The BCT said domesticated bees should survive in hives
Conservationists have warned of a "pollination crisis" this summer as hibernating wild bees perish in freezing conditions.
The Bumblebee Conservation Trust (BCT) said domesticated honeybees should survive the winter in hives looked after by beekeepers.
However, wild bumblebee queens hibernating underground could freeze to death.
Stirling-based BCT said wild bees were key plant pollinators.
Director Dr Ben Darvill said: "A fertilised queen bumblebee is all that survives from one year to the next, so hibernation survival is absolutely crucial.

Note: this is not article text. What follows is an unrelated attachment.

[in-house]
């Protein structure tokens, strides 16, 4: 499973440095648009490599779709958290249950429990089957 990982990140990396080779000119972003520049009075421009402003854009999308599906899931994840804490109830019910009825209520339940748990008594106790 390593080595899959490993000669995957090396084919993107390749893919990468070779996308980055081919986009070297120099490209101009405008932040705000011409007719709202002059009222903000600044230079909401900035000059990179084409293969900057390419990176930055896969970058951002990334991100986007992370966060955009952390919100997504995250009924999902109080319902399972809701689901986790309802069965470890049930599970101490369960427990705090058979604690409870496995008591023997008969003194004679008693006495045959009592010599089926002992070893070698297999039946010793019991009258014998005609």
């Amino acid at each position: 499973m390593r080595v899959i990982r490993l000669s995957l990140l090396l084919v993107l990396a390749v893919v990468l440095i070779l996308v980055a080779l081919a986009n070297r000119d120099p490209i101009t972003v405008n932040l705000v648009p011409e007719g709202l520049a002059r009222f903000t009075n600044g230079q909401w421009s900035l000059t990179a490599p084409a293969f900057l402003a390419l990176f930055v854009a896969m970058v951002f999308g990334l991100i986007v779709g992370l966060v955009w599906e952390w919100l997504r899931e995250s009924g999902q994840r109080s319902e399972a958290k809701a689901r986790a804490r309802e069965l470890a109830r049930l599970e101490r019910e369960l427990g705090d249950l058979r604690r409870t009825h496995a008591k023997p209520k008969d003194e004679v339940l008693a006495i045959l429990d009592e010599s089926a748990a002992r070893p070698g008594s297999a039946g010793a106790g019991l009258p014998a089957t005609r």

"A mass die-off in winter would have massive consequences for bee numbers in the following summer."
He added: "We suspect that they tunnel deeply enough to avoid being frozen, but in a winter like this the ground may freeze more deeply than usual."
The great yellow bumblebee - one of Britain's rarest bees - is among the species being monitored by BCT.
Last summer it was found at its most southerly site in 30 years.
Once widespread, its numbers declined in the face of intensive farming and it has clung to survival on Orkney and the Western Isles.
The far north Highlands are home to the last mainland population.
However, BCT's Bob Dawson discovered the species near Lybster, on the east Caithness coast.
The Stirling University-based Scottish conservation officer said its spread suggested the bumblebee had enjoyed a good summer following a run of poor ones.
Conservation efforts by farmers and landowners were also thought to have helped boost numbers.